• Peoples Academy fired a soccer coach, but gave no details. When he appealed, he demanded a public hearing as provided by Vermont law. The School Board rejected the request and went into closed-door session. He was rehired, but why he was fired and what changes were made to his contract have never been revealed.
• The Colchester School Board fired a hockey coach after hearing only from school administrators behind closed doors. The board did hold a “public hearing” later when the coach appealed, but affirmed the firing without comment. During the public hearing the School District admitted it had not provided to the coach all the public records from the investigation.
• The University of Vermont, the state colleges and the Vermont Student Assistance Corp. asked the Legislature this year to add one more public records exemption — anonymity for donors. When a public uproar developed over whether big money might exert too much influence on state schools, the legislative leaders appeared ready to kill the fast-moving bill.
• Swanton library trustees admitted they violated the open meeting law for over a year and fired the staff, but no state prosecutor would file criminal charges.
• In Waterbury, town committees studying proposals for two new fire stations ($3.3 million bond) failed repeatedly to warn their meetings or keep minutes. And, for the 20 or so years before the weekly Waterbury Record was founded in 2007, town officials admit they seldom provided agendas for their upcoming meetings, even though Vermont law requires them to post them.
• In Randolph, the Selectboard met in an executive session to discuss a three-year contract extension for the town manager, just before town meeting elections where some selectmen faced opposition. The vote for the manager, who still had 14 months left on his contract, was later affirmed in public session, but left people wondering why the secrecy and why the rush.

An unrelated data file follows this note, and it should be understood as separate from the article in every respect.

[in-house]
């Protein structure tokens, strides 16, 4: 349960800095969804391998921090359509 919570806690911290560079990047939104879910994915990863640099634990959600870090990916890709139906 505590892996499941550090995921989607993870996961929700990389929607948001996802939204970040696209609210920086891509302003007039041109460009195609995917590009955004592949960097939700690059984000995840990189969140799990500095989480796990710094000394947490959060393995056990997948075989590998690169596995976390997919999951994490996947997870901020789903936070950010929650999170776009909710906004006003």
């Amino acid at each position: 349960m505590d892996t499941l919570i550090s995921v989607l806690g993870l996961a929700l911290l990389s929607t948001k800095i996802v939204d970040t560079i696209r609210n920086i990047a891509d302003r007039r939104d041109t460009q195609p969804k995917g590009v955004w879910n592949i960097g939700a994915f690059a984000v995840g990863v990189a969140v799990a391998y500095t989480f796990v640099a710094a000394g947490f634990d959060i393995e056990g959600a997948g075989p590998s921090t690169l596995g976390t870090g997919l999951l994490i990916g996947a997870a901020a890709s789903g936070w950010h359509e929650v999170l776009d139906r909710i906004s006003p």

• In Milton, selectmen voted in December not to retain the town manager, but because of mounting opposition and town meeting approaching, the board reversed itself and voted to “reopen” negotiations. Two selectmen lost their re-election bids. It remains a mystery why the manager was let go.
In some ways, our cracker-barrel approach to politics is quaint, charming and refreshing. Problem is, it’s wide-open for abuse, and despite agreement that public means public, there’s no champion for the public’s right to know here in the Republic of Vermont. Both the Public Records Law and the Open Meetings Law appear to be the only Vermont statutes that do not have a state office responsible for enforcing. That is distressing to not only the Vermont Press Association but to readers of our member papers. Newsrooms respond to calls, letters and e-mails from readers complaining about being shut out of meetings or denied public records.
If government wants our trust, it must tell us what it’s doing. It must comply with its own laws.
Tom Kearney, a native Vermonter, is the managing editor of the award-winning Stowe Reporter. He is the winner of the Yankee Quill Award, New England’s top journalism award, and is chairman of the First Amendment Committee for the Vermont Press Association, which represents the interests of the 10 daily and four-dozen non-daily newspapers circulating in the state. Kearney can be reached at firstname.lastname@example.org.